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San Francisco engineering firm relocates HQ to St. Petersburg

Veronica Brezina



Engineered Fluids' 2640mm SLIC tank. Facebook image.

Engineered Fluids, which specializes in creating cooling fluid systems for customers ranging from crypto-currency miners to electric vehicle manufacturers, has uprooted its San Francisco headquarters to St. Petersburg. 

“Seven years ago, when I ran a different company in the region [Star2Star Communications], St. Pete didn’t feel like a true downtown but now, what a transformation we’ve seen. When we bring people down here, they are surprised about how vibrant it is,” said Gary Testa, President and CEO of Engineered Fluids, who’s founded nine companies throughout his career. 

Testa made the move to St. Petersburg last year before relocating his company and has been in stealth mode in working with J.P. DuBuque, President and CEO of the St. Petersburg Area Economic Development Corporation, helping Testa connect with Melissa Rutland of Rutland Commercial Florida Property Group, who found a space for Engineered Fluids in the Tyrone area at 2801 Anvil St. N.

Engineered Fluids’ 18,000-square-foot industrial St. Pete facility includes its systems engineering and research and development lab, some light manufacturing of tanks and cooling systems is also done there. Meanwhile, it will continue to manufacture its proprietary dielectric cooling fluids at Engineered Fluids’ chemical manufacturing facility in Tyler, Texas.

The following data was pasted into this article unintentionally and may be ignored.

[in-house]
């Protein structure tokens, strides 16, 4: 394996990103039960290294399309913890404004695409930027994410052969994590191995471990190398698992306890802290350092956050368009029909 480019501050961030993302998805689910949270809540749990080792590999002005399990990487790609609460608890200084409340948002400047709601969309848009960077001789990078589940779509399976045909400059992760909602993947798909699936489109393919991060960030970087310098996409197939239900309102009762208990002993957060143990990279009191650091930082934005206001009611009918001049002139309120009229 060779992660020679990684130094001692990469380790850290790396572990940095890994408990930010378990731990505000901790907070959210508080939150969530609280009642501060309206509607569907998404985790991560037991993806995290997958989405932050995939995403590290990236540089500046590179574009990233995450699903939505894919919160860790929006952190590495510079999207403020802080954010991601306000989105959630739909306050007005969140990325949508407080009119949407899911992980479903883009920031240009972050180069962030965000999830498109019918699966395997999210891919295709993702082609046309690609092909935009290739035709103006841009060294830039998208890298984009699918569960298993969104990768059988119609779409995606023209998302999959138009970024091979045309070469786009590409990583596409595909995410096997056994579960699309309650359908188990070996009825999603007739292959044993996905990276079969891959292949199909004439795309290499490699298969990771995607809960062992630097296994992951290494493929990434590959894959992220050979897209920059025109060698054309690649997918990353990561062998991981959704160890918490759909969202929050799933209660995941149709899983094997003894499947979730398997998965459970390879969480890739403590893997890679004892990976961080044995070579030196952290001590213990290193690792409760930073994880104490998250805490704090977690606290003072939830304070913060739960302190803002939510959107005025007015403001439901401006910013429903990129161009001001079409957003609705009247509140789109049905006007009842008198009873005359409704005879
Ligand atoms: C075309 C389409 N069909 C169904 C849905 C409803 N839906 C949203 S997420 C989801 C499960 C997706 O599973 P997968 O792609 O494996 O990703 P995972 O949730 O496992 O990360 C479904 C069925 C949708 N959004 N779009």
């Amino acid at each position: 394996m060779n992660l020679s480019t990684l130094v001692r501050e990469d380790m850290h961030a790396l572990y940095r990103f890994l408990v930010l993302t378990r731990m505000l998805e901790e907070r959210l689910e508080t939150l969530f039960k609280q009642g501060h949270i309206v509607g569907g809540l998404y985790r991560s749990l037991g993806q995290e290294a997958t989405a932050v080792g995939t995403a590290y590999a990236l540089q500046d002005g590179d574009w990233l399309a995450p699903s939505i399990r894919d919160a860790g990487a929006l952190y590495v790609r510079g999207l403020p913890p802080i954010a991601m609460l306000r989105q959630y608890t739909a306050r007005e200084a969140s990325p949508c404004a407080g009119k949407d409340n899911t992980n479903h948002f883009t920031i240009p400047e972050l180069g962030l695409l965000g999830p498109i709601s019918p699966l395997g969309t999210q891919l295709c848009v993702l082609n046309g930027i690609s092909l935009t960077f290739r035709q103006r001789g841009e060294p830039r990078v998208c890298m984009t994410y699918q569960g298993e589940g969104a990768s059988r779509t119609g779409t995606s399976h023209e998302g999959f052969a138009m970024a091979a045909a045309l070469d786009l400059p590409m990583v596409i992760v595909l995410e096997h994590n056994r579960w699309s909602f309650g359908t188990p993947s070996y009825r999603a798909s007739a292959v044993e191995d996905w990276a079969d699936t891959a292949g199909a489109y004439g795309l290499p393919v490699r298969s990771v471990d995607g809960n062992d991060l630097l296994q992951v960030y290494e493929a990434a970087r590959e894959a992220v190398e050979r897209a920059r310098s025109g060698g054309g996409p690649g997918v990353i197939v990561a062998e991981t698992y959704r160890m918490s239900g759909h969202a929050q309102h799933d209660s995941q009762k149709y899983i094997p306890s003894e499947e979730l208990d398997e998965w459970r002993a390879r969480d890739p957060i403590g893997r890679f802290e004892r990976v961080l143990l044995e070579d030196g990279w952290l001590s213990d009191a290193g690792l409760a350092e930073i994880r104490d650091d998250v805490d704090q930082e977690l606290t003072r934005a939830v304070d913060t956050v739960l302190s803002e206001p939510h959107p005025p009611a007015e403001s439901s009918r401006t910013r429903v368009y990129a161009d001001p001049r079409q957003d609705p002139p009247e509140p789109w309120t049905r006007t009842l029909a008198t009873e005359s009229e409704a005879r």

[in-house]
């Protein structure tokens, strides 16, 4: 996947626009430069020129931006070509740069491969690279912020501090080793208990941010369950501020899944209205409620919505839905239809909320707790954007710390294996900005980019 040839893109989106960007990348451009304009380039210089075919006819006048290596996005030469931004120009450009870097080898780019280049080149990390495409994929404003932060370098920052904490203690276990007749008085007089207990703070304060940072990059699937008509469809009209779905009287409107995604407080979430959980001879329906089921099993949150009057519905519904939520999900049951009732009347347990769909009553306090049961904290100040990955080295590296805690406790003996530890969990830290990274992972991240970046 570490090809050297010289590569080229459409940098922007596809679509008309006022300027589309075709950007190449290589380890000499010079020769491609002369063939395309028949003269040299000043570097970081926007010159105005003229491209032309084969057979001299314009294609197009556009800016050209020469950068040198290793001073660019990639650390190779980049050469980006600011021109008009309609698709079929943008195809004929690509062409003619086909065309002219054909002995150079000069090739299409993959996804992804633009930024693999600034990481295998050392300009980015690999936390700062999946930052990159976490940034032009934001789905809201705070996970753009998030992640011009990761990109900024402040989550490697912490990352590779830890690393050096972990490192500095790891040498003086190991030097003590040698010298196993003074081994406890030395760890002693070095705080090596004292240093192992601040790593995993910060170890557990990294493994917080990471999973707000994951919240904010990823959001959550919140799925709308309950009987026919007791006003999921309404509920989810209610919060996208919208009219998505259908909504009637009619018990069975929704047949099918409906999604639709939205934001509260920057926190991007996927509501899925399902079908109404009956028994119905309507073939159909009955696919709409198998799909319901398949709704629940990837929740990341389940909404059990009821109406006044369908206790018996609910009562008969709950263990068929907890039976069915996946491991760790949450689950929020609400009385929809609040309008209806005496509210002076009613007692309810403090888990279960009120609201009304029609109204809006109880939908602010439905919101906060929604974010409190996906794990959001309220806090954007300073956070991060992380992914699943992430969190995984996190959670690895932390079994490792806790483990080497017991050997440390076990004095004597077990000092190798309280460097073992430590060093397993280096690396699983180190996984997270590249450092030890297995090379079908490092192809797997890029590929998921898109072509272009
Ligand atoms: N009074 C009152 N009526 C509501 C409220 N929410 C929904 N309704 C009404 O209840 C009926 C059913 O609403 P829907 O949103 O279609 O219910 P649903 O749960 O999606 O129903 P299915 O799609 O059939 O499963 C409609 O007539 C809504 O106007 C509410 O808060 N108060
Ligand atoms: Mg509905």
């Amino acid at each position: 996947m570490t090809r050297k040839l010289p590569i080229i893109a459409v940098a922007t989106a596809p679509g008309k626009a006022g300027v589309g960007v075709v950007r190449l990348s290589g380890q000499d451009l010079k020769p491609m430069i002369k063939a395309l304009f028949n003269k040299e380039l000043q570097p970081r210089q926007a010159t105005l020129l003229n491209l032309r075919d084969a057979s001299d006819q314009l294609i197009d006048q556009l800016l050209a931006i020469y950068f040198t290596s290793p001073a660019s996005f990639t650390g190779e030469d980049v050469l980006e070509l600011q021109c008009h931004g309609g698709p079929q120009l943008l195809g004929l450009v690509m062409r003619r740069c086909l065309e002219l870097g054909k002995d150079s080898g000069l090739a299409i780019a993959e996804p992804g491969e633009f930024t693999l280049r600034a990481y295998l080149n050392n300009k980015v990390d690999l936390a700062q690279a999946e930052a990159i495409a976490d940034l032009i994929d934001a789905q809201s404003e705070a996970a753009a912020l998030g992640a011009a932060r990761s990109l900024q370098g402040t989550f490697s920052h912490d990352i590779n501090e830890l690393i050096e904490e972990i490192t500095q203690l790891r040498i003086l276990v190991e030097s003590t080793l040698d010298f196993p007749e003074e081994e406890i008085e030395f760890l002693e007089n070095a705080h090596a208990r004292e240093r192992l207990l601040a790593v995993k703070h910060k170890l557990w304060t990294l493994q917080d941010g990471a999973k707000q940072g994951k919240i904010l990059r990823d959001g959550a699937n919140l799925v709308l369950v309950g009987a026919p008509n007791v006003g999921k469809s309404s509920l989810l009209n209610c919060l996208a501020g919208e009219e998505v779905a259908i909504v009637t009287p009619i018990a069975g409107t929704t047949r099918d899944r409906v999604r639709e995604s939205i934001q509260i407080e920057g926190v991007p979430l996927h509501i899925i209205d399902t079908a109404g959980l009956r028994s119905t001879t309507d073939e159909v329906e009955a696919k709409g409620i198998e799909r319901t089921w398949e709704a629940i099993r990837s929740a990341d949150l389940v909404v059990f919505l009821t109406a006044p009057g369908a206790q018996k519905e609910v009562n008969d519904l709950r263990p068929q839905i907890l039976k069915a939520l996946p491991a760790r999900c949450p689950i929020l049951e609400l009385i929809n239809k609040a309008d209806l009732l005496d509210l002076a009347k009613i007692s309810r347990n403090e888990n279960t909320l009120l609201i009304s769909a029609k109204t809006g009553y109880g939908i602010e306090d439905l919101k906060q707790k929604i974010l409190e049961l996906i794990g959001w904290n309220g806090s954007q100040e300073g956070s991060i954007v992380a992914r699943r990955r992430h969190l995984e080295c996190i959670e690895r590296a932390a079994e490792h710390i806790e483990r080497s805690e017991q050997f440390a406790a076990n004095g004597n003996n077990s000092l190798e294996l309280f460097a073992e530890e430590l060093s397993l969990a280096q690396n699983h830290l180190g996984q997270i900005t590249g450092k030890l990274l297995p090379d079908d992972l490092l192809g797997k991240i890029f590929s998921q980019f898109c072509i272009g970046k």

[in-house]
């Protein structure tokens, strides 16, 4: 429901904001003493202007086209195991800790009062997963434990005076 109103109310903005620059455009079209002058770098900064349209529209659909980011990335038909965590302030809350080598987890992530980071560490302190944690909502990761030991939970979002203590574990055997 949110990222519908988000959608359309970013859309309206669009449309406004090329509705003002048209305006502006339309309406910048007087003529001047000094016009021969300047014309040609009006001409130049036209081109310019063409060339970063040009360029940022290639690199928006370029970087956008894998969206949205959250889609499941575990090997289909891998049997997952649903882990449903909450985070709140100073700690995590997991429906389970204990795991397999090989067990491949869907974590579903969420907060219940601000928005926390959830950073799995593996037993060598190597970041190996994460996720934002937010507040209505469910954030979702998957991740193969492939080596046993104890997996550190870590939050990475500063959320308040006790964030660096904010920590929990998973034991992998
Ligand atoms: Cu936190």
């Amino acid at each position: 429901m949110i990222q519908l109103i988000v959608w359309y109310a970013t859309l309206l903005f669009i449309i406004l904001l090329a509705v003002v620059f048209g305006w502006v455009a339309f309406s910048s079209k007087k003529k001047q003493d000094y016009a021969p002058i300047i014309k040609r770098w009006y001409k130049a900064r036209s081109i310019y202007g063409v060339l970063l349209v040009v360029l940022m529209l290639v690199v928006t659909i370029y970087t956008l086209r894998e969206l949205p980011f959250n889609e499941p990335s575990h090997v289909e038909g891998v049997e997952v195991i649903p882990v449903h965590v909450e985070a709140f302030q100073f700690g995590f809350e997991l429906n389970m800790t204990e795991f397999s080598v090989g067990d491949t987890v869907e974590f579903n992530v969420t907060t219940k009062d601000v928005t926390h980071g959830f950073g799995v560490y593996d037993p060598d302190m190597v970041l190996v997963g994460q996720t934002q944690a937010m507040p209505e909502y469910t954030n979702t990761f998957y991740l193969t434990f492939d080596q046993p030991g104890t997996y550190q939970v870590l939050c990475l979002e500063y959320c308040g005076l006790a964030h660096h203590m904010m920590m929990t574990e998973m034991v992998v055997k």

Engineered Fluids’ cooled systems aim to be the solution for thermal requirements for high-performance semiconductors, servers and crypto-mining devices. Its non-conductive biodegradable coolants help companies significantly lower their operating costs, improve performance and increase the reliability of their electrical devices.

Today, about 50% of Engineered Fluids revenue is derived from working with global crypto-based companies. Locally, the company is also interested in working with the marine-based manufacturers that produce aluminum and steel, as it has experience in composite materials, as well as large energy companies. 

“The level of acceptance in new green technologies and innovation also attracted us here,” Testa noted. 

The EDC has helped bridge connections and potential partnerships by arranging meetings between Testa and Danielle Ruiz at Duke Energy for energy insights, and representatives of PTech, the University of South Florida, the St. Petersburg College and CareerSource for tapping into a workforce development pipeline.

Currently, there are 14 St. Petersburg-based employees, and Testa said he plans on hiring 10 to 20 new employees for electrical, mechanical and sales engineering positions. 

Those interested in connecting with Testa can reach out to Engineered Fluids or find him at the Mining Disrupt Conference in Miami, which will be held in late July. 

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1 Comment

1 Comment

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    John Donovan

    June 30, 2022at4:50 pm

    This explains in part the ever increasing number of California license tags in St Petersburg. More to come. Possibly many more.

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